Her fearlessness seemed to come from a total lack of self-doubt. The certainty with which she held her beliefs—she hated the Nazis, having seen them whipping Jews in Vienna before the war, loved France and was intensely loyal to Britain—freed her of any sense of guilt. This in turn enabled her to act as though she were utterly innocent, even when claiming to be the cousin of an imprisoned Scottish captain, or chatting to a Gestapo officer with 200lb of illegal pork in her suitcase.
It was sheer guts, though, that got her over the Pyrenees in her espadrilles when the Germans were at her heels. And back in Britain in 1943 it was her character rather than her skills or physical abilities that got her through her training in grenade throwing, silent killing and parachute jumping. As for violence, she hated it—until she became hardened.
That began in April 1944, when Captain (as she now was) Wake and another SOE agent were parachuted into the Auvergne in south-central France. Their immediate job was to work with the local Maquis to cause as much disruption as possible before D-day five weeks later. Now the fighting began, and Captain Wake showed herself more than willing to take part, readily joining raiding parties, blowing up local Gestapo headquarters and ambushing German patrols.
She did not enjoy killing a German sentry with her bare hands, but she was unsentimental. Likewise, she saw the necessity of killing a German woman captured by some of her Maquis colleagues who admitted to being a spy. Though she had been raped and tortured, Captain Wake ordered her to be shot—or, if the captain’s later suggestion is to be believed, she herself shot her, since the Maquisards’ sense of honour permitted her rape but not her killing.
In spite of such horrors, and in spite of such feats as bicycling over 500km in under 72 hours to find a radio operator, Captain Wake was having the time of her life. She was still only 26, a woman among 7,000 (mostly) admiring men, carrying out daily acts of derring-do and reveling in a job she had plainly been born for. Although she lived with the constant possibility of capture, it held no fear for her, and she did not yet know that her husband, rather than betray her, had been arrested by the Gestapo, tortured and killed. Decorations galore—from Britain, France, America and Australia—awaited her, but life would never be as good again.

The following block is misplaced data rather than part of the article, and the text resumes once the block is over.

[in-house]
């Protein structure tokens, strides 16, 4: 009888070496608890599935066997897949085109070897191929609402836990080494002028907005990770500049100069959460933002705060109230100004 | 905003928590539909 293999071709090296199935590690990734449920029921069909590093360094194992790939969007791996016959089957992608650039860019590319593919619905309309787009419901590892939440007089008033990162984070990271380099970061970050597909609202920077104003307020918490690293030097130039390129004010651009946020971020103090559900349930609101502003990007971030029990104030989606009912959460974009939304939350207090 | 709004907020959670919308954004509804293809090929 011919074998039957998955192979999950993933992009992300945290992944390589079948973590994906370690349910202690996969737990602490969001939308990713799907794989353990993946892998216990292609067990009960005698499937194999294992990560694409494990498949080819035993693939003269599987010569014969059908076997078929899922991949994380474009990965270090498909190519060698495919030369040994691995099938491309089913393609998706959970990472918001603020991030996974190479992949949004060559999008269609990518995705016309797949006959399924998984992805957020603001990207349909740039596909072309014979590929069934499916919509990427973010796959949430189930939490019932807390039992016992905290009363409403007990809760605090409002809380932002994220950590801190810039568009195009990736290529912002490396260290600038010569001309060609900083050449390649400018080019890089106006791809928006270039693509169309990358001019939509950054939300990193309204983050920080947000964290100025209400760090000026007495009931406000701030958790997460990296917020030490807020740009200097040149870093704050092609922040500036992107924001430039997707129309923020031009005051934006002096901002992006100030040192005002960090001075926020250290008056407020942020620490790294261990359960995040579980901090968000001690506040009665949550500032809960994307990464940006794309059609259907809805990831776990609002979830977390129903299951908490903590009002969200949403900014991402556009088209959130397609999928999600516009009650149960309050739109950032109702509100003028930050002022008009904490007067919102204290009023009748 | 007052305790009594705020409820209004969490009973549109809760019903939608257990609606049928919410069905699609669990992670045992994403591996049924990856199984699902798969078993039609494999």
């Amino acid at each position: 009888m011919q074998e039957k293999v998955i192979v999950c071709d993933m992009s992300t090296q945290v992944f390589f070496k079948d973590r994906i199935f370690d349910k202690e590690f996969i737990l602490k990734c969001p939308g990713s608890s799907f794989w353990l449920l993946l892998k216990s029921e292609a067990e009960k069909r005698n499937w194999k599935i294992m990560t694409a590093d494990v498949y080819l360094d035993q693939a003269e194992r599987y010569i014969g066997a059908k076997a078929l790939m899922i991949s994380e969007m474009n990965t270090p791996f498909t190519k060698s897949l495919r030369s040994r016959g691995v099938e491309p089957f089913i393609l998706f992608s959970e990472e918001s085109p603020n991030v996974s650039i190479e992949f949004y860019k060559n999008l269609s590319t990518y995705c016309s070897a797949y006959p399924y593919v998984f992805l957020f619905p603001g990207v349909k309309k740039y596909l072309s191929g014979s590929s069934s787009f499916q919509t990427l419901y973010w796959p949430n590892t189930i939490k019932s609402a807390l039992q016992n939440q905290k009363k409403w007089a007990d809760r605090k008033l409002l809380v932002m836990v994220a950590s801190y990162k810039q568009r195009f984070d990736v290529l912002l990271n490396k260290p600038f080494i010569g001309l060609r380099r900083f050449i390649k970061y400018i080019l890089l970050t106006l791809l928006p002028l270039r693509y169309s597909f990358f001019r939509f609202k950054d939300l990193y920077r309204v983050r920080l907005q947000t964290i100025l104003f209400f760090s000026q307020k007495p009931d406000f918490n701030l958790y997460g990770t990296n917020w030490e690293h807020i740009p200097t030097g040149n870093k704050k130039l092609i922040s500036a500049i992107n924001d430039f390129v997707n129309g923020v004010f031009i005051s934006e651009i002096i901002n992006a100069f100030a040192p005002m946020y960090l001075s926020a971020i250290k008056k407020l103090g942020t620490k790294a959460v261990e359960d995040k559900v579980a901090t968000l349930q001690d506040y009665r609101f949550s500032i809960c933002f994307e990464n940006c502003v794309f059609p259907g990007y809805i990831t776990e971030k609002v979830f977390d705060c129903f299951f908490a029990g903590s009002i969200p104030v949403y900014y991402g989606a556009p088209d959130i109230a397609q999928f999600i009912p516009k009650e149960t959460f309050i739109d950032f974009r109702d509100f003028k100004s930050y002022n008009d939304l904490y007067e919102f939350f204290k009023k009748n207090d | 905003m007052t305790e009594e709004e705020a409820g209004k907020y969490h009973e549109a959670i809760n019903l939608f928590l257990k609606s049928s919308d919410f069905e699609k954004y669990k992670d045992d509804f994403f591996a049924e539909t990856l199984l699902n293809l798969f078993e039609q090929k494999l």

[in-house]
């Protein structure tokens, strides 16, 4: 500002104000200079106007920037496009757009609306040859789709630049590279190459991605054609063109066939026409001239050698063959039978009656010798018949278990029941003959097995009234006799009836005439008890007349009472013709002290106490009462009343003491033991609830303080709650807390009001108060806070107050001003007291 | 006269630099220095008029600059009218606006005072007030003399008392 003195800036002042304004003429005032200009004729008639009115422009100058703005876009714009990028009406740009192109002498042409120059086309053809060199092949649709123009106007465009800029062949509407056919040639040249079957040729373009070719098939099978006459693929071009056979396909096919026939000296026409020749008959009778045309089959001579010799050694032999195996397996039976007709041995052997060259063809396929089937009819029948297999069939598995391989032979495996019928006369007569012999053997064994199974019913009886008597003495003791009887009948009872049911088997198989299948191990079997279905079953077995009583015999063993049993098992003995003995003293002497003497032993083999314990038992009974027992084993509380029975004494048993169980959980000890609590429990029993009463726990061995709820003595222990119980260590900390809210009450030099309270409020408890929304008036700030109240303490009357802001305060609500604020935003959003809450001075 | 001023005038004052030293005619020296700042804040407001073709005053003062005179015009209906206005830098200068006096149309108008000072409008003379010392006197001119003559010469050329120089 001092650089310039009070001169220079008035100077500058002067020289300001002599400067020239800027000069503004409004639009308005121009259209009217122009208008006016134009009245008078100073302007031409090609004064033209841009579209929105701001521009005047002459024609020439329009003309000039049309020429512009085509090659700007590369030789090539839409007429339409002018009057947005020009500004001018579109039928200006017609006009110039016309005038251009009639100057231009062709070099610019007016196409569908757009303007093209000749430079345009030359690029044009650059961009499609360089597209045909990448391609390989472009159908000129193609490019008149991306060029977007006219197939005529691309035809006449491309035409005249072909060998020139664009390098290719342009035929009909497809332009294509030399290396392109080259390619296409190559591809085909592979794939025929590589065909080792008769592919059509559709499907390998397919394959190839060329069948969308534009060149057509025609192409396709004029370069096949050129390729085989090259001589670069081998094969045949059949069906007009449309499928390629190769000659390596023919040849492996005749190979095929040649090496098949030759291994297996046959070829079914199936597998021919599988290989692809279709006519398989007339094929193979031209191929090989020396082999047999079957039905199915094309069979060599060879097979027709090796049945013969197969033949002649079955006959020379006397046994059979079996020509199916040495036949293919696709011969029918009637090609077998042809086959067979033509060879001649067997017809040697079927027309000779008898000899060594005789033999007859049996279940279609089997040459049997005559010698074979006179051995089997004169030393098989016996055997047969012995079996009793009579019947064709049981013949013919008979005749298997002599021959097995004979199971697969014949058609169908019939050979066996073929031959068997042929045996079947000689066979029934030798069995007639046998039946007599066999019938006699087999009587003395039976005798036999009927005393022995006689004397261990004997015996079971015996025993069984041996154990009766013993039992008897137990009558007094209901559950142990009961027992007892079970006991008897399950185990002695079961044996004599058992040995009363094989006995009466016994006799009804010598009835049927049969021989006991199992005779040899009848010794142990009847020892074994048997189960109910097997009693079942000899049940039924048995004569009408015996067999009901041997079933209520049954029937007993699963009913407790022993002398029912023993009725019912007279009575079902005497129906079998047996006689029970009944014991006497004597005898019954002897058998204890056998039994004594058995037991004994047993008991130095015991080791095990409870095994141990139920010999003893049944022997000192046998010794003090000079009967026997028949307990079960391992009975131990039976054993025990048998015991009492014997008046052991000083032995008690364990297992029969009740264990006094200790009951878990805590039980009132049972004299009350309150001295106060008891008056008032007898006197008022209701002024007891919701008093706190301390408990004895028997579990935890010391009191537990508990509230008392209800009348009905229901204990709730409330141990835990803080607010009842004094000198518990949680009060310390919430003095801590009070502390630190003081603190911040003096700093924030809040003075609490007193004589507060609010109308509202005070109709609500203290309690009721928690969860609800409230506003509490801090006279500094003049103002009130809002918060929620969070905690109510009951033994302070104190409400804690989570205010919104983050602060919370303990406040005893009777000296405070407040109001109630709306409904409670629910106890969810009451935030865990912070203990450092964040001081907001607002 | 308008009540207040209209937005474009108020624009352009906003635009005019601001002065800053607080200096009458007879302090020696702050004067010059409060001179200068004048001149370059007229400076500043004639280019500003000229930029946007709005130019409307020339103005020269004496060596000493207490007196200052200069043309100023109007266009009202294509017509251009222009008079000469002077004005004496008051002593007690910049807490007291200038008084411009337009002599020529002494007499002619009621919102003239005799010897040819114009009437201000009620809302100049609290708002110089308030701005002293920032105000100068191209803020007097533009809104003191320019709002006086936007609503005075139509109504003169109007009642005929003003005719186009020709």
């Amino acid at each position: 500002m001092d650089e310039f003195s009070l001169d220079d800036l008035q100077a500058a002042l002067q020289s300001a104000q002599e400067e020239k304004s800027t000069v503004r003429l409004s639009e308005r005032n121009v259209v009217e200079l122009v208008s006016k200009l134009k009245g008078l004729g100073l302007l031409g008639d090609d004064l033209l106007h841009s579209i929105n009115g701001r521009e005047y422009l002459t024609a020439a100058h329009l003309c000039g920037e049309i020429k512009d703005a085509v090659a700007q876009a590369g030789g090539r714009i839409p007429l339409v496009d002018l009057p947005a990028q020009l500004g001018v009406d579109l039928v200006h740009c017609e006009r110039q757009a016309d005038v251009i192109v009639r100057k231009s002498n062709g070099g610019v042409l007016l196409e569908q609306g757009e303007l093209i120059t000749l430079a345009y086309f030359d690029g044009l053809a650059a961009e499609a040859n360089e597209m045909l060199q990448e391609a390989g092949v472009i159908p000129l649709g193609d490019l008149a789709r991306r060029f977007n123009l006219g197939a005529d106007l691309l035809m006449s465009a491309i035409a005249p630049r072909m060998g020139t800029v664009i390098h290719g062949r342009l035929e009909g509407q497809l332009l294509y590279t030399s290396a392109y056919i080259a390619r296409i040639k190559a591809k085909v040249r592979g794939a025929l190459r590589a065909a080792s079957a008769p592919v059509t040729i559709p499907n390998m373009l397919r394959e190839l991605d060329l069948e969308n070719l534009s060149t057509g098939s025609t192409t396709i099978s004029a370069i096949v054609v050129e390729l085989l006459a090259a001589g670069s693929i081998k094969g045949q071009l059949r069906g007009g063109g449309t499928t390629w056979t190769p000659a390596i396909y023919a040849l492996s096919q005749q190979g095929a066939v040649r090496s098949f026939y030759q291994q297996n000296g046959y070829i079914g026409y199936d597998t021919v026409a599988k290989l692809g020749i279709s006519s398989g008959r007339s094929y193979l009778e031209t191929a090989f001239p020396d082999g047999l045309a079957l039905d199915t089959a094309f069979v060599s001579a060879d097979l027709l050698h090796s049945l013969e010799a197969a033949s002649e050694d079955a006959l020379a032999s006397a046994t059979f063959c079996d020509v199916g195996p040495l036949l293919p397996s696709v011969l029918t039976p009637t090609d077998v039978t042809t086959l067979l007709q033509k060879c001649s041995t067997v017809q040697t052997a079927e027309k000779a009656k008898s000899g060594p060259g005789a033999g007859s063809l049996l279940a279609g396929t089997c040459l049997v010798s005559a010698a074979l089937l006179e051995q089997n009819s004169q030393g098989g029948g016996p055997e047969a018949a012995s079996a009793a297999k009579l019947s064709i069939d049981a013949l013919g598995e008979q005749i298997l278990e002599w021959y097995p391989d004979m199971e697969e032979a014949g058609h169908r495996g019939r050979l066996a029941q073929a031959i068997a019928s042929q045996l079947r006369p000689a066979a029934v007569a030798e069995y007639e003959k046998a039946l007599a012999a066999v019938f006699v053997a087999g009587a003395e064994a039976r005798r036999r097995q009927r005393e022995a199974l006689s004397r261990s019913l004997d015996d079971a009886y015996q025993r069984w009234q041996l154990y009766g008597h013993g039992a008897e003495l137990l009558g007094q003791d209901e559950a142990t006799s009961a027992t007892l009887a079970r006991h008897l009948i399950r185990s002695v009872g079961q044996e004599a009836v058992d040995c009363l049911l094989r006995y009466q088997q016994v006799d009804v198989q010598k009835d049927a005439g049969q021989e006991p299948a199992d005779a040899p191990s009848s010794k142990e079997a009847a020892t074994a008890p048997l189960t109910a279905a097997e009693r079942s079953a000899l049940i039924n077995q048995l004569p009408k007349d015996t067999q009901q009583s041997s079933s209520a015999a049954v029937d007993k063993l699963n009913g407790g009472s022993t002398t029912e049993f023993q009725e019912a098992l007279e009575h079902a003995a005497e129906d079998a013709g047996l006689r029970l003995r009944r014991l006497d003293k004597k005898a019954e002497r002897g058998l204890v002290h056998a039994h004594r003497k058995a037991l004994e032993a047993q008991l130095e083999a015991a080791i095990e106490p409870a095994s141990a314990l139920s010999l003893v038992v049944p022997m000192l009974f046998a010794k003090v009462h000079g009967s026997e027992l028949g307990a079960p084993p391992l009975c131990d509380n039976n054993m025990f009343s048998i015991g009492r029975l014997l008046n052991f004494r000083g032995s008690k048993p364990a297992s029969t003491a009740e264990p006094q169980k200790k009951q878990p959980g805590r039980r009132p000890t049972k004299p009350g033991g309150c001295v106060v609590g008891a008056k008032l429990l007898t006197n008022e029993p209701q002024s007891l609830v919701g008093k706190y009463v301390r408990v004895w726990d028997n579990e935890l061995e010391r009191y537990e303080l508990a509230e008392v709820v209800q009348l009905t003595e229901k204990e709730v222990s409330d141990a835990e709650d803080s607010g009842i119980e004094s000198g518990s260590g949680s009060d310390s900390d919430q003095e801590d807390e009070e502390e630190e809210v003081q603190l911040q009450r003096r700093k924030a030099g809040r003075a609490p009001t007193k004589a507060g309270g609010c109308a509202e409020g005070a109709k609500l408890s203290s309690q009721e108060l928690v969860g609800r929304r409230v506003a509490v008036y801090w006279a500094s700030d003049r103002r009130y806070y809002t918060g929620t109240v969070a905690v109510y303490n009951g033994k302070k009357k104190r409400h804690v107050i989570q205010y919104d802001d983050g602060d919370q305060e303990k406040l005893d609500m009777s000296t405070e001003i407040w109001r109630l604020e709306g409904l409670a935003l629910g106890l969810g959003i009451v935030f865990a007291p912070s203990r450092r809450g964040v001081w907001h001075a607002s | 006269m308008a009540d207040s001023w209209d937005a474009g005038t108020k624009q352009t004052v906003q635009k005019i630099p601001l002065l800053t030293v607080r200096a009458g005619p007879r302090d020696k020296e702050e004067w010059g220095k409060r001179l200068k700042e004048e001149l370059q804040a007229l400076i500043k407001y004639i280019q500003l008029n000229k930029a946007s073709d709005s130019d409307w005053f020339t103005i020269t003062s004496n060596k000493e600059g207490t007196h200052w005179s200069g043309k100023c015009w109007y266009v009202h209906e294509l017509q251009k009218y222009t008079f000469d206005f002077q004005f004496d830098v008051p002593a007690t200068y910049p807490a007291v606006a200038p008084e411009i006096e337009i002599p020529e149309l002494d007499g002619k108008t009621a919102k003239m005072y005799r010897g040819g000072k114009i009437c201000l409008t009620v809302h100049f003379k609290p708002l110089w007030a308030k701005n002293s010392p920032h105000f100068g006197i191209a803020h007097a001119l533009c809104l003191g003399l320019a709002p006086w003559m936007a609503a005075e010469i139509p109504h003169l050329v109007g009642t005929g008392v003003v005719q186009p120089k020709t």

Though Olga took a different turn compared to Aline and Nancy, these real-life spies are amazing and worth looking up to. World War II is one of the bloodiest event in human history and just hearing about the Gestapo is enough to run shivers down my spine. These women's contribution to the success of Allied forces is immeasurable and even if I'm sure that being a spy is far from glamorous, one can't deny that it's truly exciting and I bet the adrenaline rush is incomparable.
Thank you for sharing this, it sure added another fascinating layer to an already impressive story.
Charles D. Martin
“I love writing about strong, intelligent, independent women … they are
sexy and fun.”
Charles D. Martin grew up in a small Ohio town. His parents were poor, but by working two jobs, he was able to put himself through college – he studied 5 majors (physics, mathematics,
chemistry, electrical engineering and business) at Ohio State University.
Martin has been fortunate to enjoy much success in life. He had a distinguished career in venture capital and private equity, founding two highly successful investment firms that he
managed during the decades of the 1980s and 1990s. Currently he runs a hedge fund, Mont
Pelerin Capital, LLC, and serves on the investment committees of prominent universities.
Martin has extensive background in finance and technology, and has travelled to the exotic
locations featured in his debut novel Provocateur (August 2012). However, the novel itself
is more about the intrigue in the story and the alpha female that takes on dominant males and
Martin lives with his wife Twyla in a coastal town south of Los Angeles, California.
AUTHOR WEBSITE: www.ProvocateurBook.com
We are also giving away a signed paperback copy of Provocateur courtesy of JKS Communications and Charles D. Martin
open to US residents only.